Several hundred people came to talk to the County Council about a variety of issues at its town hall meeting on Nov. 12, but Timothy Long got the most applause.
Long was one of many volunteer firefighters who came to ask Councilmember Michael Knapp (D-2) about legislation he has introduced which would restructure the fire department.
“We’re neighbors trying to help neighbors. Why won’t you let us do that?” said Long, a member of B-CC Rescue Squad.
Under the legislation, volunteer chiefs and the fire and rescue commission will have much of their power shifted to the County Fire Administrator. Knapp says it is necessary in order to improve accountability and decision making.
Volunteer fire departments across the county are opposed to the legislation which they think is a power grab that will erode volunteer service.
Knapp first praised both career and volunteer firefighters for the work they have done. He then briefly explained his position, stressing the threats posed to the county due to its proximity to Washington DC. “This was an opportunity to take a good system and make it better,” he said.
Council Vice President Steve Silverman (D-At Large) addressed volunteers’ complaints that the bill is being rushed through the Council.
“I don’t think the Council is going to be moving expeditiously,” Silverman said. “There is no fast track on this legislation.”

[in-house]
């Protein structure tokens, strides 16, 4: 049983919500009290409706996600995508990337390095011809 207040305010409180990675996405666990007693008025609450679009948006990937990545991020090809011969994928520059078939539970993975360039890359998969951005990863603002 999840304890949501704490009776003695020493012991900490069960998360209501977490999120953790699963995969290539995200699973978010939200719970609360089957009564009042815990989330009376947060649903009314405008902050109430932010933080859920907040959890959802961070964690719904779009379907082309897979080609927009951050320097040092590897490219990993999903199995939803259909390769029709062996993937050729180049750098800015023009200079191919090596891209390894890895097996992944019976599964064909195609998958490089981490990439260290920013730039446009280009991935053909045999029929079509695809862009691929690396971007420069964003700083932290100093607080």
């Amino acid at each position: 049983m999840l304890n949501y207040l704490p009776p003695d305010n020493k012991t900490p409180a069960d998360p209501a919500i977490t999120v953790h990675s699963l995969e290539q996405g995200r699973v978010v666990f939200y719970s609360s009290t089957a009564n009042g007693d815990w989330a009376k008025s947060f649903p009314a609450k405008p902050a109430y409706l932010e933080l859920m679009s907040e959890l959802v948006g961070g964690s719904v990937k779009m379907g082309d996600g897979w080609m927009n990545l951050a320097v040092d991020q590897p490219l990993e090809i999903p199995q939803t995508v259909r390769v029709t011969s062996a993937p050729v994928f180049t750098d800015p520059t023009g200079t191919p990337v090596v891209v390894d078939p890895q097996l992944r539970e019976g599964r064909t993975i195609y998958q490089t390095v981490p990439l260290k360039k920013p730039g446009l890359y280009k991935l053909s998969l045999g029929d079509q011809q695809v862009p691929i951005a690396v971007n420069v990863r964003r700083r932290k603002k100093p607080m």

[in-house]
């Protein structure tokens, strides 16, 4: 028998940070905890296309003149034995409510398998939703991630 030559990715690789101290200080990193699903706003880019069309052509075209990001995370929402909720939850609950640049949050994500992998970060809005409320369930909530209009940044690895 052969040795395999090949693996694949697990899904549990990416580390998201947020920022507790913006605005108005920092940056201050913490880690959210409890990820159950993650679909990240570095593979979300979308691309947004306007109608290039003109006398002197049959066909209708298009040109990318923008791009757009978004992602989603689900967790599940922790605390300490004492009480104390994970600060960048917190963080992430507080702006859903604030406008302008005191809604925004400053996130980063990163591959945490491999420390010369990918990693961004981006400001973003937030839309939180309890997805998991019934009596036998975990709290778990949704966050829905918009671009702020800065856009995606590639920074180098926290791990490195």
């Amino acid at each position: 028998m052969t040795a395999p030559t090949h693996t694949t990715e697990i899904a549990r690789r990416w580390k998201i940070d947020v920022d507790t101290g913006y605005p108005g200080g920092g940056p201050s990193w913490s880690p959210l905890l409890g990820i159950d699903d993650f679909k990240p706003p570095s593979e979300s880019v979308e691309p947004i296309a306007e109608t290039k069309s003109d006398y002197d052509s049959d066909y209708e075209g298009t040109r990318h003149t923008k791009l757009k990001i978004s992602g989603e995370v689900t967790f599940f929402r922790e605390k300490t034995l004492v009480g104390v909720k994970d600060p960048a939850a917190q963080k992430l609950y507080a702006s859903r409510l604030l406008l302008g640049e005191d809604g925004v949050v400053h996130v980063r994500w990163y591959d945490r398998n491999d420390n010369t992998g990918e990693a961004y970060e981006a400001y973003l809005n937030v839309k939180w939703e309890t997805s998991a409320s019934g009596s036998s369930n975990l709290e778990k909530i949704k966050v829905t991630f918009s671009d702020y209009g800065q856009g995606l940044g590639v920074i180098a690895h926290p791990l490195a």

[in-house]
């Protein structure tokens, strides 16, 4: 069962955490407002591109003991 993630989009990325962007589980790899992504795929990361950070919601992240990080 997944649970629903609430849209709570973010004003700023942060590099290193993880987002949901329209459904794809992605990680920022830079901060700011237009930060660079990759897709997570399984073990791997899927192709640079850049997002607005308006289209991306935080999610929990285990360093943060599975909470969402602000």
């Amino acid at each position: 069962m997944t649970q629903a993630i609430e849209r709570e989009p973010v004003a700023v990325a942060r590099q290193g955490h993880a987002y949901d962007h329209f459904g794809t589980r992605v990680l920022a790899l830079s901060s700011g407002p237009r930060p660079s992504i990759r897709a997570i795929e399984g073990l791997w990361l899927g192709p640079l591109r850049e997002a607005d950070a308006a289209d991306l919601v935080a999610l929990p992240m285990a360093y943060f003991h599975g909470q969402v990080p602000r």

The other main issue was the “Carry-in, Carry-out” policy being introduced at county parks, which would eliminate trash cans.
“We believe it will not work,” said Lloyd Guerci of Chevy Chase.
As a cost savings measure, the parks department is removing trash cans from most parks in the county. Residents are being asked to remove any trash they bring with them back out of the park when they leave.
Many resident feel this will lead to increased amounts of litter, with a corresponding increase in the amount of vermin, in the parks.
“This is intended to be, at least, a year effort,” said Councilmember Nancy Floreen (D-At Large). She explained that the county is spending hundreds of thousands of dollars to remove the trash and this could help save money. “Can we change our behavior and can we take some ownership,” Floreen said.
Councilmember Howard Denis (R-1), who represents Potomac, is opposed to the policy. “I do not support it as a social engineering experiment,” Denis said.
The concept has been implemented in many national parks, including C&O Canal National Historical Park.
ALSO IN ATTENDANCE were people opposed to the construction of the Purple Line alongside the Capital Crescent Trail. Many who enjoy walking along the trial believe that conditions will be unsafe and that the trail will lose much of its charm if the Purple Line is built.
Councilmember Tom Perez (D-5) disagreed; he cited an example of a similar trail next to transit in Boston which is very popular.
“It is very compelling proof … that they can coexist,” Perez said.
He also noted that when the land was purchased for the trail it was done so with the understanding that a transit line would be placed there as well. “There was no hiding the ball when the county did that,” Perez said.
Denis does not think that the line will work. He believes that the proposed light rail will cause potential riders to change trains and modes too many times and that the line will not be used.
“I think it’s time that we have some more realistic solutions,” Denis said. He recommends a real Metro line — which is heavy rail, possibly underground. “We need a Metro system to go east-west in Montgomery County,” he said.